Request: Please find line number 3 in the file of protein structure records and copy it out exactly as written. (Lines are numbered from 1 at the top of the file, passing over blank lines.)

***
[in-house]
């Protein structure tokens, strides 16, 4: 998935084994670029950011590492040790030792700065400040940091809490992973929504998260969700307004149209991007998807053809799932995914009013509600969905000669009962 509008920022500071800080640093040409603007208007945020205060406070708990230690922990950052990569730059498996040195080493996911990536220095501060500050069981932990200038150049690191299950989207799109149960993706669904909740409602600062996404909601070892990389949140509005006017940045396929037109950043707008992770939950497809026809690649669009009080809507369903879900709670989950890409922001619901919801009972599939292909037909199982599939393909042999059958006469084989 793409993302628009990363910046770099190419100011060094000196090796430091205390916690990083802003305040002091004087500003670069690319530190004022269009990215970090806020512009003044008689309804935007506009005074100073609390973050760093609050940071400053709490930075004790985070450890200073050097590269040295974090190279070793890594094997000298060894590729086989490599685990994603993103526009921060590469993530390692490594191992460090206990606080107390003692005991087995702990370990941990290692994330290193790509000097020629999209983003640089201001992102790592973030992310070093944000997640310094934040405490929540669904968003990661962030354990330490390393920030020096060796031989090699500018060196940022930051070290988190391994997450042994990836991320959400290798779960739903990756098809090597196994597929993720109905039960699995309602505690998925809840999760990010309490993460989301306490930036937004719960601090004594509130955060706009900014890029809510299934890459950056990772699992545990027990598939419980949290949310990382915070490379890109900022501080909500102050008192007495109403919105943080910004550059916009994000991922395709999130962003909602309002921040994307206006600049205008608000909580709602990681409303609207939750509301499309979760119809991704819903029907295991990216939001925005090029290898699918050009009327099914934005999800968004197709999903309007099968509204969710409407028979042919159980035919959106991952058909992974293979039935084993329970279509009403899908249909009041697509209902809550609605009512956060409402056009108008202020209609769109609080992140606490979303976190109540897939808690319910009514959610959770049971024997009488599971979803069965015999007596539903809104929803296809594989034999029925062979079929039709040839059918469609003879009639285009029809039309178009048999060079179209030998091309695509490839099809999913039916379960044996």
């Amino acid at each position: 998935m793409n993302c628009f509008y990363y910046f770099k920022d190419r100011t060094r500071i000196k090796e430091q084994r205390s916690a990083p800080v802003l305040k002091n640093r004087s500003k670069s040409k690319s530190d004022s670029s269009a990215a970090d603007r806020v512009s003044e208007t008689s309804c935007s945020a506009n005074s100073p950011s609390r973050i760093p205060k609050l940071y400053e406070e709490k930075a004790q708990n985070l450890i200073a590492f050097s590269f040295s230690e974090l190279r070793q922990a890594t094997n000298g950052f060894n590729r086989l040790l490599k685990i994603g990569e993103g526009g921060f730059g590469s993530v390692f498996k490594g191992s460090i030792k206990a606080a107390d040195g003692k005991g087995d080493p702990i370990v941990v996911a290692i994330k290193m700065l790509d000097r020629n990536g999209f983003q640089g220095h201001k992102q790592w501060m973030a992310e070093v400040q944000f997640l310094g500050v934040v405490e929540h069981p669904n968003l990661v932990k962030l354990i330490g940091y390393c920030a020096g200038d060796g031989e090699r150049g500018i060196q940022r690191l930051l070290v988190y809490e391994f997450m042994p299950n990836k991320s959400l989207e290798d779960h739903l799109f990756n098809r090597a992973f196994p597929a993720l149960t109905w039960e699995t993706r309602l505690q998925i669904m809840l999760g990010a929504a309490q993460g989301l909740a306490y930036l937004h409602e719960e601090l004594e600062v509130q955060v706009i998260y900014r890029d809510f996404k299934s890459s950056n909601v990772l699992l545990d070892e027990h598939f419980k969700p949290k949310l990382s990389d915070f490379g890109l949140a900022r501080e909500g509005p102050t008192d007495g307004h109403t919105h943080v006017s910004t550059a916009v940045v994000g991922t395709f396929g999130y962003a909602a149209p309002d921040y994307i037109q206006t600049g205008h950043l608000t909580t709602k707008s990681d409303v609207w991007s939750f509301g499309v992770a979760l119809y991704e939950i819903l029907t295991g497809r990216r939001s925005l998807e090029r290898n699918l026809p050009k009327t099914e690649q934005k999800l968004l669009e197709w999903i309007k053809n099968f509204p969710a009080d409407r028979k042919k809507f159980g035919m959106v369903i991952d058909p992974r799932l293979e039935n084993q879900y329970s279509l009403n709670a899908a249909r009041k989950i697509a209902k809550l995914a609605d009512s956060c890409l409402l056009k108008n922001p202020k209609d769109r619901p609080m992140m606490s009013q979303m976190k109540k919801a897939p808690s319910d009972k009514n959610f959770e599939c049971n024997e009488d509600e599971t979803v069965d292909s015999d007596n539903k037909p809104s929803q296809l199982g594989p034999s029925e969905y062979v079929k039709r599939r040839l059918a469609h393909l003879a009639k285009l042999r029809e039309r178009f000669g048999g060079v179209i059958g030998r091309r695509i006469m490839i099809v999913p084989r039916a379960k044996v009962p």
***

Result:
């Amino acid at each position: 998935m793409n993302c628009f509008y990363y910046f770099k920022d190419r100011t060094r500071i000196k090796e430091q084994r205390s916690a990083p800080v802003l305040k002091n640093r004087s500003k670069s040409k690319s530190d004022s670029s269009a990215a970090d603007r806020v512009s003044e208007t008689s309804c935007s945020a506009n005074s100073p950011s609390r973050i760093p205060k609050l940071y400053e406070e709490k930075a004790q708990n985070l450890i200073a590492f050097s590269f040295s230690e974090l190279r070793q922990a890594t094997n000298g950052f060894n590729r086989l040790l490599k685990i994603g990569e993103g526009g921060f730059g590469s993530v390692f498996k490594g191992s460090i030792k206990a606080a107390d040195g003692k005991g087995d080493p702990i370990v941990v996911a290692i994330k290193m700065l790509d000097r020629n990536g999209f983003q640089g220095h201001k992102q790592w501060m973030a992310e070093v400040q944000f997640l310094g500050v934040v405490e929540h069981p669904n968003l990661v932990k962030l354990i330490g940091y390393c920030a020096g200038d060796g031989e090699r150049g500018i060196q940022r690191l930051l070290v988190y809490e391994f997450m042994p299950n990836k991320s959400l989207e290798d779960h739903l799109f990756n098809r090597a992973f196994p597929a993720l149960t109905w039960e699995t993706r309602l505690q998925i669904m809840l999760g990010a929504a309490q993460g989301l909740a306490y930036l937004h409602e719960e601090l004594e600062v509130q955060v706009i998260y900014r890029d809510f996404k299934s890459s950056n909601v990772l699992l545990d070892e027990h598939f419980k969700p949290k949310l990382s990389d915070f490379g890109l949140a900022r501080e909500g509005p102050t008192d007495g307004h109403t919105h943080v006017s910004t550059a916009v940045v994000g991922t395709f396929g999130y962003a909602a149209p309002d921040y994307i037109q206006t600049g205008h950043l608000t909580t709602k707008s990681d409303v609207w991007s939750f509301g499309v992770a979760l119809y991704e939950i819903l029907t295991g497809r990216r939001s925005l998807e090029r290898n699918l026809p050009k009327t099914e690649q934005k999800l968004l669009e197709w999903i309007k053809n099968f509204p969710a009080d409407r028979k042919k809507f159980g035919m959106v369903i991952d058909p992974r799932l293979e039935n084993q879900y329970s279509l009403n709670a899908a249909r009041k989950i697509a209902k809550l995914a609605d009512s956060c890409l409402l056009k108008n922001p202020k209609d769109r619901p609080m992140m606490s009013q979303m976190k109540k919801a897939p808690s319910d009972k009514n959610f959770e599939c049971n024997e009488d509600e599971t979803v069965d292909s015999d007596n539903k037909p809104s929803q296809l199982g594989p034999s029925e969905y062979v079929k039709r599939r040839l059918a469609h393909l003879a009639k285009l042999r029809e039309r178009f000669g048999g060079v179209i059958g030998r091309r695509i006469m490839i099809v999913p084989r039916a379960k044996v009962p």